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How to beat inflation post retirement

| 8/15/2011 2:24 PM Monday

Q. I am a retired government employee with some surplus funds available for investment. I have around Rs 500000 lying in bank Fixed Deposits, and another Rs 700000 in National Savings Certificates (NSC). The NSC deposits will be maturing soon. Can you please suggest some good investments for me to park these funds in? I have fulfilled all my responsibilities and have nothing left out.

- Subodh Nair

A. The primary objective of investing is to beat inflation. Generally, the Reserve Bank of India (RBI) guides interest rates, such that the depositor gets something over and above inflation, which is around one per cent. This is called the real rate of return. So, if inflation is nine per cent p.a. and the deposit rates are 10 per cent p.a., we are getting one per cent more than inflation – this is referred to as the real rate of return. Of course, since taxation cannot be wished away, the net return after paying income tax should be considered, to check whether we are getting a real rate of return.

Among the best ways of beating inflation is to invest in equity through equity mutual funds. This becomes all the more important after retirement, because that is the time when the salary stops coming in but inflation continues to rise. Equity has always beaten inflation over the long term, as the fundamental nature of equity is business ownership. However, investing a large proportion of funds in equity after retirement is risky, and should be avoided. It is risky because the short term patterns are un-predictable, and hence, cannot be depended upon to generate regular income.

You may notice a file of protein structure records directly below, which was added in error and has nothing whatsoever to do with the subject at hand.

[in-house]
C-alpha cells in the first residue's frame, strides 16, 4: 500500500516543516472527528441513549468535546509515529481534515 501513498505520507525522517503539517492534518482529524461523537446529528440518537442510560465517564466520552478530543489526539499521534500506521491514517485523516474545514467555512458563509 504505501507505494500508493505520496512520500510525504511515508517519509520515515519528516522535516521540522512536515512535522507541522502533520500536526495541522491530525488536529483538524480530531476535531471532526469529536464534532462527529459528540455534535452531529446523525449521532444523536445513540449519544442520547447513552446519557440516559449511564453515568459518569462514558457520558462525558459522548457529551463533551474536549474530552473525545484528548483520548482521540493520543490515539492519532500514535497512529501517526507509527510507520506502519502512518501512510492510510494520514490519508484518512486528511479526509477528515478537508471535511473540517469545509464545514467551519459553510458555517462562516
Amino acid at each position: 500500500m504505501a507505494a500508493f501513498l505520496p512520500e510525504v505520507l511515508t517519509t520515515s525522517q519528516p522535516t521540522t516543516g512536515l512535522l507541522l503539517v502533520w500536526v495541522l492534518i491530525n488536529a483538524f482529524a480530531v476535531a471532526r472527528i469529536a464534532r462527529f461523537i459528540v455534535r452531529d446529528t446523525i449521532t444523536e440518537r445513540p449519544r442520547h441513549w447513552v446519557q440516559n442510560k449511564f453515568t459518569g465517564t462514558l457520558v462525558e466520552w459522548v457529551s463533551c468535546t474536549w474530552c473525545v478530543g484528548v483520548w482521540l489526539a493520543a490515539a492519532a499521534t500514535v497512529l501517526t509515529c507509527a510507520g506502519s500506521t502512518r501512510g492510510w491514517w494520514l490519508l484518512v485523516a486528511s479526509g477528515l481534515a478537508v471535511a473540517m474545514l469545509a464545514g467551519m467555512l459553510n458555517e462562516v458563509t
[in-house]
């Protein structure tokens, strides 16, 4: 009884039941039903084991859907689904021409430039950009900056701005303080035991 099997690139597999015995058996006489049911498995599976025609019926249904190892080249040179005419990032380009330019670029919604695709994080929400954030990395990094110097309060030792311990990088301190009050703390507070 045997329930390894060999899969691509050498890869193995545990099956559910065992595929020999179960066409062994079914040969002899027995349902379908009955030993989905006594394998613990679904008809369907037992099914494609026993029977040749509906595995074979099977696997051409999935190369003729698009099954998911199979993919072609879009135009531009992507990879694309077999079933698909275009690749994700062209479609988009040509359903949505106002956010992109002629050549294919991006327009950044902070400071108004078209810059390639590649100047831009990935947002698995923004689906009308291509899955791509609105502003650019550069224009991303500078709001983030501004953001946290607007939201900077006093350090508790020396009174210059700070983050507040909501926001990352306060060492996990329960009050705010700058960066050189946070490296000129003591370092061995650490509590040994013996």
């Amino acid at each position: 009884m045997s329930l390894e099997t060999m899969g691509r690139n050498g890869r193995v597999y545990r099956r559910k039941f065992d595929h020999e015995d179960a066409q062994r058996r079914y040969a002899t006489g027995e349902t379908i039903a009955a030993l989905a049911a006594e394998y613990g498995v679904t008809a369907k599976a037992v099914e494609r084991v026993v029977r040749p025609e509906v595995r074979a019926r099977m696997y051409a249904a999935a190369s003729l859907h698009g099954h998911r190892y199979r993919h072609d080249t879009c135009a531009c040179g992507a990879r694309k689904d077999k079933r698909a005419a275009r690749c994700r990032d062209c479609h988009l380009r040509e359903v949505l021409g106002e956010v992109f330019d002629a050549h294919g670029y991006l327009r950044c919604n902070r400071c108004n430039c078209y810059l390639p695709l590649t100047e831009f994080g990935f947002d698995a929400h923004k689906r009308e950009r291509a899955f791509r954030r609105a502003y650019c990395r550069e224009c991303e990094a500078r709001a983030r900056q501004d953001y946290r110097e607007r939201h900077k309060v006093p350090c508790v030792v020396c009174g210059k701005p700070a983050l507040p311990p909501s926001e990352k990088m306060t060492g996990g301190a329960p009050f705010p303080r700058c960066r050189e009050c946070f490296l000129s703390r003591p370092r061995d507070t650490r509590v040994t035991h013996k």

The probability of making gains in a one-year period in the Sensex is only around 60 per cent, and increases with time. A mix of 70 per cent debt instruments and 30 per cent in equity funds should be a fair mix to beat inflation. Since you are likely to be in a low tax bracket, you could retain the debt component in long term Fixed Deposits, and invest 30 per cent in equity funds through a Systematic Transfer Plan spread over a year. Three equity funds that I will recommend or the equity part of the portfolio are:

1. DSP Blackrock Top 100 Equity Fund
2. HDFC Equity Fund
3. Franklin India Bluechip Fund

 

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